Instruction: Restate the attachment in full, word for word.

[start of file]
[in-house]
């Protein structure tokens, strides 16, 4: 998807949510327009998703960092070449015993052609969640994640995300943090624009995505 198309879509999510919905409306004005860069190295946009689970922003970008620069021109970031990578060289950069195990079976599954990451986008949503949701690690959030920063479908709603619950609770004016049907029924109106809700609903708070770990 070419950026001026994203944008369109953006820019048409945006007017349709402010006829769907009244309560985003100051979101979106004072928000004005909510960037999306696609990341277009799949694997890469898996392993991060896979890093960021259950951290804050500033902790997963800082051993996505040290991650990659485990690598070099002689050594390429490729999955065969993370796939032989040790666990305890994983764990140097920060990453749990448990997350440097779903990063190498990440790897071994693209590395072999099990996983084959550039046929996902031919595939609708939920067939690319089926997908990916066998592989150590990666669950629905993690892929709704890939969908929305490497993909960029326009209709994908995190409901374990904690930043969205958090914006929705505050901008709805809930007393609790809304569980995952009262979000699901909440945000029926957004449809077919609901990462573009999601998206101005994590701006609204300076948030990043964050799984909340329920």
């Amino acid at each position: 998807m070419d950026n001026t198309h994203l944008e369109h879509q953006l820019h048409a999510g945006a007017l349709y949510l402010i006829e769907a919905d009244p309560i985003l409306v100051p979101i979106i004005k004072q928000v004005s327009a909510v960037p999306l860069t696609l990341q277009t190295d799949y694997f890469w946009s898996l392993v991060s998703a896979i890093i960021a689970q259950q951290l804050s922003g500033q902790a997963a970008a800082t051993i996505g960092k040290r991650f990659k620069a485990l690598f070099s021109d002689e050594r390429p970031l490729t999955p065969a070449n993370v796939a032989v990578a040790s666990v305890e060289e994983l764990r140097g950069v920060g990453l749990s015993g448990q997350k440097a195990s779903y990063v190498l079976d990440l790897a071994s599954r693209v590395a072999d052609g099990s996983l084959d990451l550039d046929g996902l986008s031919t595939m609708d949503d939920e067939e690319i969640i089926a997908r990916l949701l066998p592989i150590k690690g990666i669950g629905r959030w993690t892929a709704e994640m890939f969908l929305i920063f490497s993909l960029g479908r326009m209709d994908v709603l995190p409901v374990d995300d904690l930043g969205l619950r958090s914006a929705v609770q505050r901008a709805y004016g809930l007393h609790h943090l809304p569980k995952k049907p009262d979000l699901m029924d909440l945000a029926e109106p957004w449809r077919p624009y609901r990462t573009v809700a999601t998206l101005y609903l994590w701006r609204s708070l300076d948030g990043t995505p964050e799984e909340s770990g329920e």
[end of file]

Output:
[in-house]
């Protein structure tokens, strides 16, 4: 998807949510327009998703960092070449015993052609969640994640995300943090624009995505 198309879509999510919905409306004005860069190295946009689970922003970008620069021109970031990578060289950069195990079976599954990451986008949503949701690690959030920063479908709603619950609770004016049907029924109106809700609903708070770990 070419950026001026994203944008369109953006820019048409945006007017349709402010006829769907009244309560985003100051979101979106004072928000004005909510960037999306696609990341277009799949694997890469898996392993991060896979890093960021259950951290804050500033902790997963800082051993996505040290991650990659485990690598070099002689050594390429490729999955065969993370796939032989040790666990305890994983764990140097920060990453749990448990997350440097779903990063190498990440790897071994693209590395072999099990996983084959550039046929996902031919595939609708939920067939690319089926997908990916066998592989150590990666669950629905993690892929709704890939969908929305490497993909960029326009209709994908995190409901374990904690930043969205958090914006929705505050901008709805809930007393609790809304569980995952009262979000699901909440945000029926957004449809077919609901990462573009999601998206101005994590701006609204300076948030990043964050799984909340329920």
């Amino acid at each position: 998807m070419d950026n001026t198309h994203l944008e369109h879509q953006l820019h048409a999510g945006a007017l349709y949510l402010i006829e769907a919905d009244p309560i985003l409306v100051p979101i979106i004005k004072q928000v004005s327009a909510v960037p999306l860069t696609l990341q277009t190295d799949y694997f890469w946009s898996l392993v991060s998703a896979i890093i960021a689970q259950q951290l804050s922003g500033q902790a997963a970008a800082t051993i996505g960092k040290r991650f990659k620069a485990l690598f070099s021109d002689e050594r390429p970031l490729t999955p065969a070449n993370v796939a032989v990578a040790s666990v305890e060289e994983l764990r140097g950069v920060g990453l749990s015993g448990q997350k440097a195990s779903y990063v190498l079976d990440l790897a071994s599954r693209v590395a072999d052609g099990s996983l084959d990451l550039d046929g996902l986008s031919t595939m609708d949503d939920e067939e690319i969640i089926a997908r990916l949701l066998p592989i150590k690690g990666i669950g629905r959030w993690t892929a709704e994640m890939f969908l929305i920063f490497s993909l960029g479908r326009m209709d994908v709603l995190p409901v374990d995300d904690l930043g969205l619950r958090s914006a929705v609770q505050r901008a709805y004016g809930l007393h609790h943090l809304p569980k995952k049907p009262d979000l699901m029924d909440l945000a029926e109106p957004w449809r077919p624009y609901r990462t573009v809700a999601t998206l101005y609903l994590w701006r609204s708070l300076d948030g990043t995505p964050e799984e909340s770990g329920e």